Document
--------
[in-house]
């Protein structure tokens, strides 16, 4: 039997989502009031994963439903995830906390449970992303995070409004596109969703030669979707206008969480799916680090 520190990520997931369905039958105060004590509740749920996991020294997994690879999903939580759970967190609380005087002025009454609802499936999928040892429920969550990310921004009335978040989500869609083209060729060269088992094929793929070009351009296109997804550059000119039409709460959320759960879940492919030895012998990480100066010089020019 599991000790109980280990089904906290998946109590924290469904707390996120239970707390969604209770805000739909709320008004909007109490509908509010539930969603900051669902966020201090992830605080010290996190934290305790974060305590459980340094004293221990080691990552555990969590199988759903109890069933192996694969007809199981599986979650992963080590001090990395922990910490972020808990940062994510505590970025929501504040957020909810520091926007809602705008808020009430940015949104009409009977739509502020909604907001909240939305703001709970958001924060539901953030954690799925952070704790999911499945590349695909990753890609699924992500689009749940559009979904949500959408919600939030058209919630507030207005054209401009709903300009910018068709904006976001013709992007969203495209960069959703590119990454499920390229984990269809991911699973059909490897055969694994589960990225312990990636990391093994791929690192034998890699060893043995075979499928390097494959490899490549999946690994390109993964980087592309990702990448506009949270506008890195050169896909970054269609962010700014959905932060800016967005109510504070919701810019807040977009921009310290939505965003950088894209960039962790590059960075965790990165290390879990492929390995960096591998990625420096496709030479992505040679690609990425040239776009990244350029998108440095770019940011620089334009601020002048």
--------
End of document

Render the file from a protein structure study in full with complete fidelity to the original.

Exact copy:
[in-house]
């Protein structure tokens, strides 16, 4: 039997989502009031994963439903995830906390449970992303995070409004596109969703030669979707206008969480799916680090 520190990520997931369905039958105060004590509740749920996991020294997994690879999903939580759970967190609380005087002025009454609802499936999928040892429920969550990310921004009335978040989500869609083209060729060269088992094929793929070009351009296109997804550059000119039409709460959320759960879940492919030895012998990480100066010089020019 599991000790109980280990089904906290998946109590924290469904707390996120239970707390969604209770805000739909709320008004909007109490509908509010539930969603900051669902966020201090992830605080010290996190934290305790974060305590459980340094004293221990080691990552555990969590199988759903109890069933192996694969007809199981599986979650992963080590001090990395922990910490972020808990940062994510505590970025929501504040957020909810520091926007809602705008808020009430940015949104009409009977739509502020909604907001909240939305703001709970958001924060539901953030954690799925952070704790999911499945590349695909990753890609699924992500689009749940559009979904949500959408919600939030058209919630507030207005054209401009709903300009910018068709904006976001013709992007969203495209960069959703590119990454499920390229984990269809991911699973059909490897055969694994589960990225312990990636990391093994791929690192034998890699060893043995075979499928390097494959490899490549999946690994390109993964980087592309990702990448506009949270506008890195050169896909970054269609962010700014959905932060800016967005109510504070919701810019807040977009921009310290939505965003950088894209960039962790590059960075965790990165290390879990492929390995960096591998990625420096496709030479992505040679690609990425040239776009990244350029998108440095770019940011620089334009601020002048």